From Diagnosis to Recovery: Coming to Terms With My Bipolar Diagnosis
My initial diagnosis of bipolar II was met with a harmful mixture of periodic acceptance and denial. On one hand it provided a somewhat comforting, straightforward justification and reason for the cyclical madness. Conversely, given the innate duplicities of the illness, euphoric mania acted as a narcotic-like veil of dismissal that anything was wrong.
The sugar-coated castle of denial would eventually disintegrate under the vicious waters of inevitable depression. I was a human rubberband.
In the five years following my diagnosis I experienced three serious suicide attemtps and a quality of life that was unbearably miserable, behind closed doors. Ironically, the somewhat paradoxical skill to perform kicked in, and I managed to outwardly seem somewhat stable. Symptoms, though, would flare in ways I could not hide and wreak havoc on various areas of my life. At the end of the day, all my energy–physically, emotionally, and mentally–was channeled towards simply surviving.
It was an unbelievably frustrating conflict of captivating potential to excel, followed by deep depressions that crushed all my efforts.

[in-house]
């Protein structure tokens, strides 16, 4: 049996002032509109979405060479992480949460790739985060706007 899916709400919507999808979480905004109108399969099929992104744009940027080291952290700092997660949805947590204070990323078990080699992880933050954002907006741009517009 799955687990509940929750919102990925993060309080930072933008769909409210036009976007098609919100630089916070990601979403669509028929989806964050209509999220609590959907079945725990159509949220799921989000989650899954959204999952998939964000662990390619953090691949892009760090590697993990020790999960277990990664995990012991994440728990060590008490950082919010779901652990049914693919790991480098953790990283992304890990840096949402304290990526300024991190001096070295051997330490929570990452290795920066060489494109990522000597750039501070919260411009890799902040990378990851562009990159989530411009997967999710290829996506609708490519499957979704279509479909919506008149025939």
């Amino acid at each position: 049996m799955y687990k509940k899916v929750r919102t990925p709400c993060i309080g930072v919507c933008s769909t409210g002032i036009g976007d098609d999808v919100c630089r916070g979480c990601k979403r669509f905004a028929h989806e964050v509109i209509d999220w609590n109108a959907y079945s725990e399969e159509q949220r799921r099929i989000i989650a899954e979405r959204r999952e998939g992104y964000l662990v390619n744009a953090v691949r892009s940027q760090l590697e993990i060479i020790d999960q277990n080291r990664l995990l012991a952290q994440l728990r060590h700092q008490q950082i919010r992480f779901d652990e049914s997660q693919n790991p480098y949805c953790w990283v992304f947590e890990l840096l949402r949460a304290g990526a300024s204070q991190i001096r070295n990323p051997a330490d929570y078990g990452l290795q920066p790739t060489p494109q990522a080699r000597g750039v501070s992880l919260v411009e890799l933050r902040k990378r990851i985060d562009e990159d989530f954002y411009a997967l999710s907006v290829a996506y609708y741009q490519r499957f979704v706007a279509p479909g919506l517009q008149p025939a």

Ultimately bipolar doesn’t define me. It is an illness, and just like diabetes or heart disease, there are challenging life changes and medication regiments that I have to incorporate daily in order to most successfully deal with its ailments. At the very heart of the whole shebang is an undeniably complex experience amounting to a vast number of lessons worthy, frankly, of an honorary doctorate in the fields of both mortal heaven and hell. And while biplar does not define me it is an essential factor in my life that must be taken into consideration in my past, present and future existence.
To sum it up, I believe a rather fitting analogy is to imagine my bipolar is a watermark, it’s expression is neither to dominate the forefront or background of my life. It does not make excuses, but just provides insight, explanation and perspective.